Health hazard evaluation report: HETA-2002-0257-2916, Bil-Mar Foods, Inc., Storm Lake, Iowa.
Cincinnati, OH: U.S. Department of Health and Human Services, Public Health Service, Centers for Disease Control and Prevention, National Institute for Occupational Safety and Health, HETA 2002-0257-2916, 2003 Oct; :1-33
On May 16, 2002, the National Institute for Occupational Safety and Health (NIOSH) received a request for a health hazard evaluation (HHE) at Bil-Mar Foods in Storm Lake, Iowa, from the Occupational Safety and Health Bureau of the Iowa Division of Labor. This request for technical assistance noted that employees in the evisceration department were experiencing symptoms such as eye and respiratory irritation. On June 26-27, 2002, NIOSH medical and industrial hygiene representatives visited the facility. On June 26th, an opening conference was held and attended by NIOSH investigators, representatives of Bil-Mar Foods, and employee representatives. After the opening conference, a walk-through survey of the facility was conducted to observe operational procedures and work practices. Following the walk-through, air flow patterns were evaluated in the evisceration department. On June 26th and 27th, employees on the first shift in the evisceration and dark meat departments were administered questionnaires regarding medical, job, and personal history, and work-related symptoms. Air samples and readings for chlorine, ammonia, carbon dioxide, temperature, and relative humidity were taken in the same departments during the first shift on the 27th. No chlorine or ammonia was detected at any station. On June 2-6, 2003, NIOSH investigators returned to the facility. Personal breathing zone (PBZ) and area air samples were collected for chloramines and endotoxins in the evisceration and dark meat areas of the facility during the 6 a.m. to 2 p.m shift on each of these five days. Drager tubes were used to sample for chlorine, and carbon dioxide, temperature, and relative humidity were measured throughout the week. Every individual who wore sampling equipment was also asked to perform spirometry immediately prior to, and directly after, their work shift as part of the medical monitoring aspect of the evaluation. Additionally, they were questioned about mucous membrane and respiratory symptoms experienced during that shift. The concentrations of chloramine compounds (trichloramine and soluble chlorine [monochloramine, dichloramine, hypochlorite, and hypochlorous acid]) were significantly higher in the evisceration area than the dark meat area. Additionally, upper respiratory irritation symptoms, such as stuffy or itchy nose, frequent sneezing, and cough, and burning or stinging eyes, were found to be significantly more prevalent in the evisceration line workers than in the dark meat workers. The levels of soluble chlorine compounds measured by PBZ samples were significantly higher for those employees who reported these symptoms compared to those employees who did not. In addition, the levels of trichloramine were significantly higher in employees who reported burning or stinging eyes. Mean PBZ concentrations of trichloramine and soluble chlorine were higher in workers with significant cross-shift declines in lung function. The levels of endotoxin in the pinning room were found to be much higher than in any other area of the evisceration or dark meat areas. Endotoxin levels were significantly higher in the evisceration area than the dark meat area, although they were not significantly related to reported employee symptoms. Results of this evaluation suggest a health hazard may exist from exposure to soluble chlorine compounds and trichloramine. Recommendations include further assessment and potential modification of the facility's ventilation system in order to maximize its ability to dilute and exhaust such airborne contaminants. Further collaboration between Bil-Mar Foods and NIOSH is planned for such an assessment. An exposure evaluation by NIOSH is also recommended after any ventilation recommendations are implemented.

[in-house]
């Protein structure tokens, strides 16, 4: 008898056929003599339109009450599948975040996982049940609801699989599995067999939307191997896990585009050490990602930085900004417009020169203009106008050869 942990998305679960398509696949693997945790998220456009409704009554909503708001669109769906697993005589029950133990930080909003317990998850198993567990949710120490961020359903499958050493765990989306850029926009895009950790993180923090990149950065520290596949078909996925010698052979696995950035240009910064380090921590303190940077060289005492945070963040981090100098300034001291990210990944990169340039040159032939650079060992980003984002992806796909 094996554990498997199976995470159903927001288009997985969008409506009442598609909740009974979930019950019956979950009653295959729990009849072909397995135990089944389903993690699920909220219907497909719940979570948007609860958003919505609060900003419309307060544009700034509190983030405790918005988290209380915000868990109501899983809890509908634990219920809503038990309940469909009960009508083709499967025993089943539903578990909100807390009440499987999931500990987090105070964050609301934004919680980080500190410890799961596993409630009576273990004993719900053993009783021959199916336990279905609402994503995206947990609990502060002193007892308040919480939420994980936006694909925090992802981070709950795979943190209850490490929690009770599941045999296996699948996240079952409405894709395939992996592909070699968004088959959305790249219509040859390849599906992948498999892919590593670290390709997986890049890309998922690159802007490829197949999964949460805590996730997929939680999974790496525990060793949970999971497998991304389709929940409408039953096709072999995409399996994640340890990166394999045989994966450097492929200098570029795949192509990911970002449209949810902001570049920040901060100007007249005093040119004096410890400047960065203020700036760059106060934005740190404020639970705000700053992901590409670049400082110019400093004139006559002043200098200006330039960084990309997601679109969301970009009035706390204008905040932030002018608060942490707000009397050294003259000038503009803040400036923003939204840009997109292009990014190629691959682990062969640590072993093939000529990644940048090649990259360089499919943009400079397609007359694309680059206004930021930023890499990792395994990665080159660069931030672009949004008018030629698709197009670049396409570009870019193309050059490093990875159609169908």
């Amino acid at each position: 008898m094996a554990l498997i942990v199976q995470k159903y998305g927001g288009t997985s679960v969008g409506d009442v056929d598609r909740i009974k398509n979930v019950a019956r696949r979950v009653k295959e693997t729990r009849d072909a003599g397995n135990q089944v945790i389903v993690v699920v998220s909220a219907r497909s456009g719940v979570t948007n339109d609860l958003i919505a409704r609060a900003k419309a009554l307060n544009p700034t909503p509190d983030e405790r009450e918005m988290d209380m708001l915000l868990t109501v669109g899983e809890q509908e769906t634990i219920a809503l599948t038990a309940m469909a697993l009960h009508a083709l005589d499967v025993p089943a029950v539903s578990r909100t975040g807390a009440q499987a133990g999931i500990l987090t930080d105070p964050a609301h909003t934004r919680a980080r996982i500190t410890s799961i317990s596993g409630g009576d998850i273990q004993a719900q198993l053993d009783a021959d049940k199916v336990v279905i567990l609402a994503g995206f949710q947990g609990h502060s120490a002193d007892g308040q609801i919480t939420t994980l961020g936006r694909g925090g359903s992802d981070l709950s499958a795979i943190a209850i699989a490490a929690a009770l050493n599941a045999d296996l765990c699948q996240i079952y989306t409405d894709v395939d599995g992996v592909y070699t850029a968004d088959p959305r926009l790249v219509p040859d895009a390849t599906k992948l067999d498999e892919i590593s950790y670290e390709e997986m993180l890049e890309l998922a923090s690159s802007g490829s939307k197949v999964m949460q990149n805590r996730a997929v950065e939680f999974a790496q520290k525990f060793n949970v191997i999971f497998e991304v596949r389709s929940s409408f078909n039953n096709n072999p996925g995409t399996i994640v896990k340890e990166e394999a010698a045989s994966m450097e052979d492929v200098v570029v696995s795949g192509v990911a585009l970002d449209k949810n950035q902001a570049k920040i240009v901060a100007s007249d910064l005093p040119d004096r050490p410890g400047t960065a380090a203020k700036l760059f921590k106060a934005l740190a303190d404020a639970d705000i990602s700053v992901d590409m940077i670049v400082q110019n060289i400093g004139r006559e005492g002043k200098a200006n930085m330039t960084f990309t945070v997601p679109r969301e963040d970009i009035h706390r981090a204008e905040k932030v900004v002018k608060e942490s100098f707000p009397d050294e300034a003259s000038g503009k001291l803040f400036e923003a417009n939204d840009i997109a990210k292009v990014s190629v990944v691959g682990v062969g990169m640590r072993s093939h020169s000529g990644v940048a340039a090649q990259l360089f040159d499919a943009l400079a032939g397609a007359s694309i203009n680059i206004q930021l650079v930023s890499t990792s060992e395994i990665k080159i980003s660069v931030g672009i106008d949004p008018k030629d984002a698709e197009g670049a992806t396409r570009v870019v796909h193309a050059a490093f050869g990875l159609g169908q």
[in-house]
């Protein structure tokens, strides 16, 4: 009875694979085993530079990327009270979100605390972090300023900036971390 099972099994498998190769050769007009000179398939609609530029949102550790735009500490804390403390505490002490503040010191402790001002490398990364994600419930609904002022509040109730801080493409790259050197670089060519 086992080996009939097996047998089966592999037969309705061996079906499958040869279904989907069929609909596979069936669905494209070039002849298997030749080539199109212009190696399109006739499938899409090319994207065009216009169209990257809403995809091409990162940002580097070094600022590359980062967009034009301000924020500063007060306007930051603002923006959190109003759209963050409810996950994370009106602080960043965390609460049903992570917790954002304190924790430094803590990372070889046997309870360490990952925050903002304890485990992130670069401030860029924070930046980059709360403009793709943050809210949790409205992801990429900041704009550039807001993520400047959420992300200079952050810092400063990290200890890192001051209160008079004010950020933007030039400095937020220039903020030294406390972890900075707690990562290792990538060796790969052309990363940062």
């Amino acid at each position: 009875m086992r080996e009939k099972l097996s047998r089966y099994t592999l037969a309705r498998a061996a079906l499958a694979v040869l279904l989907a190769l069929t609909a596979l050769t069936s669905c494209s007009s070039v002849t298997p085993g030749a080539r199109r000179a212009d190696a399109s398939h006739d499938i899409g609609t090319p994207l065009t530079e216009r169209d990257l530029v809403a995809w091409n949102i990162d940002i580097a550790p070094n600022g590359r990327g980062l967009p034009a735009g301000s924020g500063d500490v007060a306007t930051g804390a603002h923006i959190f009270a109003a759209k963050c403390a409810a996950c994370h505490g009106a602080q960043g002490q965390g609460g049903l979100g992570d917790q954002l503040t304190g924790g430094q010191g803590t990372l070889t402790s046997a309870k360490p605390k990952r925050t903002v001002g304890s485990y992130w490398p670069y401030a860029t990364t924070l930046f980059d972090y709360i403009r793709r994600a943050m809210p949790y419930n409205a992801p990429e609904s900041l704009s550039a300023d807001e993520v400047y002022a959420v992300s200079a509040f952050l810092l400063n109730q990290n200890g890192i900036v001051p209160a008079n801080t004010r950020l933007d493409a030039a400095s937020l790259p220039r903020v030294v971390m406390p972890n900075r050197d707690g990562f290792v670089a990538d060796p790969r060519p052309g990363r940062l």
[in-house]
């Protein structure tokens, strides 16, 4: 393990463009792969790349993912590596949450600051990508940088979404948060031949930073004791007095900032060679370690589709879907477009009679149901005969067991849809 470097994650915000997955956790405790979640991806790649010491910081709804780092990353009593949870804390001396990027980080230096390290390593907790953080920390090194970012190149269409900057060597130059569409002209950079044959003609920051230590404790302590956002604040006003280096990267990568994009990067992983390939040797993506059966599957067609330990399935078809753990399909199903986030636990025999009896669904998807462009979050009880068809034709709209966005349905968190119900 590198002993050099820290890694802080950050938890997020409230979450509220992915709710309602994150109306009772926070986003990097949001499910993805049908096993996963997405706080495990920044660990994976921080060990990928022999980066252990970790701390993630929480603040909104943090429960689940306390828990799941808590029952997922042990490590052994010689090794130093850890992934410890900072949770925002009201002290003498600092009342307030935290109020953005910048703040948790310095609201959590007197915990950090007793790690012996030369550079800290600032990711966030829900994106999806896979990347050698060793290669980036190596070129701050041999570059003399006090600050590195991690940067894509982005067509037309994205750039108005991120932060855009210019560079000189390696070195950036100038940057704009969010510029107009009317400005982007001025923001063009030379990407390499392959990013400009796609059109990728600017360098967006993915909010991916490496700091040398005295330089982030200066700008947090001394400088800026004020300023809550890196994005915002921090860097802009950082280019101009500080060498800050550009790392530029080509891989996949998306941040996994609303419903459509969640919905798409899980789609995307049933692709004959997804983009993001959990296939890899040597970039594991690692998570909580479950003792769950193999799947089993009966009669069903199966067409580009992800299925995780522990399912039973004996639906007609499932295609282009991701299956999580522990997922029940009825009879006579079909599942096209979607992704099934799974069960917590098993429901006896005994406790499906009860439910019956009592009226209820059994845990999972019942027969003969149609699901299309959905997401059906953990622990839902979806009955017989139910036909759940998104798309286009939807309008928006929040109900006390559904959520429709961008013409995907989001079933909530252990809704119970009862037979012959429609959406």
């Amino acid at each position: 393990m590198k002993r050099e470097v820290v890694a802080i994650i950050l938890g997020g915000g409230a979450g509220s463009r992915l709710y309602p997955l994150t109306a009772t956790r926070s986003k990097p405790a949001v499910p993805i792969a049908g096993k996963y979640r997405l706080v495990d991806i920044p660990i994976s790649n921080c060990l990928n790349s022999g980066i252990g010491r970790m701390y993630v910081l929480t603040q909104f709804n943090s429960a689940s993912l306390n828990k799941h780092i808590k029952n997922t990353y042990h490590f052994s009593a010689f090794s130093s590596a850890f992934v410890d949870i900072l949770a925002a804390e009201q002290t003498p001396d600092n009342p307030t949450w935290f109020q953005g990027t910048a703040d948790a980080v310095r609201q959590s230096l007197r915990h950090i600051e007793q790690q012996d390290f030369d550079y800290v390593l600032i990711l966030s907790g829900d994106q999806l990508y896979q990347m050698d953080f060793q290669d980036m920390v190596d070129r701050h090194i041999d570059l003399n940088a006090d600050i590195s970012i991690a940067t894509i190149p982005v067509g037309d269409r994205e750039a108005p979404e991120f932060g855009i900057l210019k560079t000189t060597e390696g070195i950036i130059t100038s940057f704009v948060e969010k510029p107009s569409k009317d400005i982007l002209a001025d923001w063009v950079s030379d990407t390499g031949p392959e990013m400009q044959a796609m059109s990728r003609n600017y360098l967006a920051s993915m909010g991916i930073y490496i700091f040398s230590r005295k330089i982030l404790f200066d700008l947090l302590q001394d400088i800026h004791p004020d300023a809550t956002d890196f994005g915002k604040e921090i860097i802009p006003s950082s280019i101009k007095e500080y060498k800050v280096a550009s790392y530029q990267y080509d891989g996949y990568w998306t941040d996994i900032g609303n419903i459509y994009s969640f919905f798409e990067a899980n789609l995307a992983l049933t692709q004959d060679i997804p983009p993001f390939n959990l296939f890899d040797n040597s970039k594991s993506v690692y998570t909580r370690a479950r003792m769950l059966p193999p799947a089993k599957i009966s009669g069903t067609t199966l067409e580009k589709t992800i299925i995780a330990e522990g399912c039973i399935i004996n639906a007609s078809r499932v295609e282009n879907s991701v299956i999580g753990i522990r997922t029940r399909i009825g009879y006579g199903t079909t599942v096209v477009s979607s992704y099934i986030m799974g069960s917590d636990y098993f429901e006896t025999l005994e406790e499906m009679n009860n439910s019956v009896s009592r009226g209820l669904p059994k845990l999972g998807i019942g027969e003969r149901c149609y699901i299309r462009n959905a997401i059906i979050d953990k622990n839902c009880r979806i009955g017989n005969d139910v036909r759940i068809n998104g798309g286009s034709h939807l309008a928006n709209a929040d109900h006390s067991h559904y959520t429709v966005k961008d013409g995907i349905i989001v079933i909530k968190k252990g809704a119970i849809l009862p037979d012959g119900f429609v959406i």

Region-7; Slaughterhouses; Poultry; Poultry-industry; Poultry-workers; Eye-irritants; Respiratory-irritants; Chlorine-compounds; Air-flow; Air-sampling; Ammonium-compounds; Temperature-effects; Endotoxins; Food-processing-industry; Food-processing-workers; Medical-monitoring; Breathing-zone; Ventilation; Exposure-levels; Lung-function; Hazard-Unconfirmed;
Author Keywords: Poultry Slaughtering and Processing; Chloramine; chlorine; ammonia; endotoxin; sodium hypochlorite; superchlorination; eye irritation; respiratory irritation; ventilation